Progress on Emergency Management and Safety

In October, we shared an update with you on our progress related to a number of opportunities to improve safety and security, and to improve the culture and climate on our campuses, in the wake of the Hagey Hall attack.

Today we provide more information related to our emergency response plans, safety on campus and our work on issues related to culture and climate.

Improving our Emergency Response Plan

As part of the normal process for evaluating actions following an emergency, we identified the need to review our Emergency Response Plan (ERP) to ensure that it meets the current needs of our community. To help us in this work, we engaged emergency management experts at Deloitte to review our ERP and to evaluate it against best practises.

We welcome the findings of Deloitte’s review. The comprehensive report reveals that the Emergency Response Plan draws from Incident Management System principles and provides a foundational structure for the university’s Emergency Management Program. The report identifies areas for enhancement of the plan. Some of the recommendations include:

  • the establishment of emergency management coordinators at the faculty or academic support unit level to help manage emergency response locally, and provide insight to the Emergency Control Group;
  • expanded training and awareness as well as high-level guidance on emergency preparedness; and
  • improved guidance to help us activate or escalate our emergency response processes.

Many of their recommendations reflect takeaways we shared in October’s post-incident update. These helpful findings and insights will allow us to advance the process to modify our Emergency Response Plan and the important work to create more awareness of the plan.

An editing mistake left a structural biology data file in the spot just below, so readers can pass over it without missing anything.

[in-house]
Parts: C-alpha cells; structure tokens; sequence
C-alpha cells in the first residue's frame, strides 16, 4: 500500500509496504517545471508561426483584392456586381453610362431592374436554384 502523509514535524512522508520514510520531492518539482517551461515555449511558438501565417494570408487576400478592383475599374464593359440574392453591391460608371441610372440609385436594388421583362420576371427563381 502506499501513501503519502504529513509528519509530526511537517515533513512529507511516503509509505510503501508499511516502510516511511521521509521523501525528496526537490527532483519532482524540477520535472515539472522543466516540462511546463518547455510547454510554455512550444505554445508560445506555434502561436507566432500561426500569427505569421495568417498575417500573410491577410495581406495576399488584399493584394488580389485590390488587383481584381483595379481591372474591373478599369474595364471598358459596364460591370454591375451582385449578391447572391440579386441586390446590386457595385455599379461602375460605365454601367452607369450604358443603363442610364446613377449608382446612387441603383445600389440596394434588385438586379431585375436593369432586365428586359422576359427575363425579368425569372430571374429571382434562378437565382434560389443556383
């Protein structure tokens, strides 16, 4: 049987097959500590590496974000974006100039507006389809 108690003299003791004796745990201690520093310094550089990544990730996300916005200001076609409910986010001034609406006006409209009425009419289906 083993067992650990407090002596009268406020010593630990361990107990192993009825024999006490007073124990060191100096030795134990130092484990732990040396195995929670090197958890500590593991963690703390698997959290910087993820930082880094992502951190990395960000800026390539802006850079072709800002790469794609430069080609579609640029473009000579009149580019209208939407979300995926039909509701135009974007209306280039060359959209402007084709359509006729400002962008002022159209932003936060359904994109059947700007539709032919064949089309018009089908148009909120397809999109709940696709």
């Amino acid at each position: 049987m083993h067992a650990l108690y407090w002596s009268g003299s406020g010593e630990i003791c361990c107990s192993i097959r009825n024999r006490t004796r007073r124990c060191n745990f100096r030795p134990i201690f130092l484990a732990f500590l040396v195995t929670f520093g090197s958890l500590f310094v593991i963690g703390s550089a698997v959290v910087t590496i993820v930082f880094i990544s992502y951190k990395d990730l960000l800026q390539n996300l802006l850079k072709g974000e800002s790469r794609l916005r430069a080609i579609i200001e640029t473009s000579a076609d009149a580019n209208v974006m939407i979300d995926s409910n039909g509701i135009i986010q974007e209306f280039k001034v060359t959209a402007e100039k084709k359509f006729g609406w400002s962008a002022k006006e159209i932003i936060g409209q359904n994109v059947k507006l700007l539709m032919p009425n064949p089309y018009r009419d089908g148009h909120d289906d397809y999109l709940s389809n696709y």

You can expect updates this year on changes to the Emergency Response Plan and our progress to refresh our Emergency Notification System. Teams are evaluating responses to our request for proposal for an updated system this month.

Making changes to our campus spaces

Work to evaluate the necessary changes to our campus environment has continued. New safety information has been posted in classrooms and meeting spaces across our campuses this term. Please take a moment to review these new posters from time to time and please also review the emergency preparedness training available on LEARN.

Additionally, we have set aside budget to make safety enhancements to buildings and exterior spaces. We have started this work with some necessary improvements to the corridors in Hagey Hall that will make the spaces brighter and give more control over lighting. This work also aligns with our efforts to improve sustainability by introducing LED lighting in more spaces. We will be addressing other dimly lit areas across campus as part of this work.

We continue to evaluate improvements we can make to exterior spaces, reviewing placement and technology of our helplines and other safety features. We have identified that all our classrooms meet the Ontario Building Code requirements for entry and exit. All rooms for more than 60 people have two entry/exit points and three quarters of our registrar-managed classrooms for 32 to 59 people also have two entry/exit points. With this good range of spaces available we have not identified a need to add entry/exit points to additional rooms.